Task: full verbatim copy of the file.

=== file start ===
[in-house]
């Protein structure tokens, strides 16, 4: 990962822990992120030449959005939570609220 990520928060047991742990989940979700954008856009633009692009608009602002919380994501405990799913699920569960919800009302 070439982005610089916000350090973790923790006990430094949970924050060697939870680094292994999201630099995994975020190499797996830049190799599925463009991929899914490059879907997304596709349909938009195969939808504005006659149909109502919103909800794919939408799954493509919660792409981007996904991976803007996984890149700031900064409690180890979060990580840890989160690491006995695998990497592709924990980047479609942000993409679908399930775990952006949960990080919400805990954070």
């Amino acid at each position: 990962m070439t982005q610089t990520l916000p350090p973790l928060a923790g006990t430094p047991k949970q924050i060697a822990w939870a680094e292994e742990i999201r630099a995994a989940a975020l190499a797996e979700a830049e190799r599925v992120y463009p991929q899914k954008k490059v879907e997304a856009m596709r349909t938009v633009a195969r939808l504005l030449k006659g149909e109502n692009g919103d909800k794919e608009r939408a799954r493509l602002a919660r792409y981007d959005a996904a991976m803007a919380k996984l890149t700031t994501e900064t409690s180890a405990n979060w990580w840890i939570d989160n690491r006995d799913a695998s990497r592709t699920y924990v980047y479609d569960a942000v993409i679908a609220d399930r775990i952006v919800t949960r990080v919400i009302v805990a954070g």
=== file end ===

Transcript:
[in-house]
């Protein structure tokens, strides 16, 4: 990962822990992120030449959005939570609220 990520928060047991742990989940979700954008856009633009692009608009602002919380994501405990799913699920569960919800009302 070439982005610089916000350090973790923790006990430094949970924050060697939870680094292994999201630099995994975020190499797996830049190799599925463009991929899914490059879907997304596709349909938009195969939808504005006659149909109502919103909800794919939408799954493509919660792409981007996904991976803007996984890149700031900064409690180890979060990580840890989160690491006995695998990497592709924990980047479609942000993409679908399930775990952006949960990080919400805990954070």
């Amino acid at each position: 990962m070439t982005q610089t990520l916000p350090p973790l928060a923790g006990t430094p047991k949970q924050i060697a822990w939870a680094e292994e742990i999201r630099a995994a989940a975020l190499a797996e979700a830049e190799r599925v992120y463009p991929q899914k954008k490059v879907e997304a856009m596709r349909t938009v633009a195969r939808l504005l030449k006659g149909e109502n692009g919103d909800k794919e608009r939408a799954r493509l602002a919660r792409y981007d959005a996904a991976m803007a919380k996984l890149t700031t994501e900064t409690s180890a405990n979060w990580w840890i939570d989160n690491r006995d799913a695998s990497r592709t699920y924990v980047y479609d569960a942000v993409i679908a609220d399930r775990i952006v919800t949960r990080v919400i009302v805990a954070g």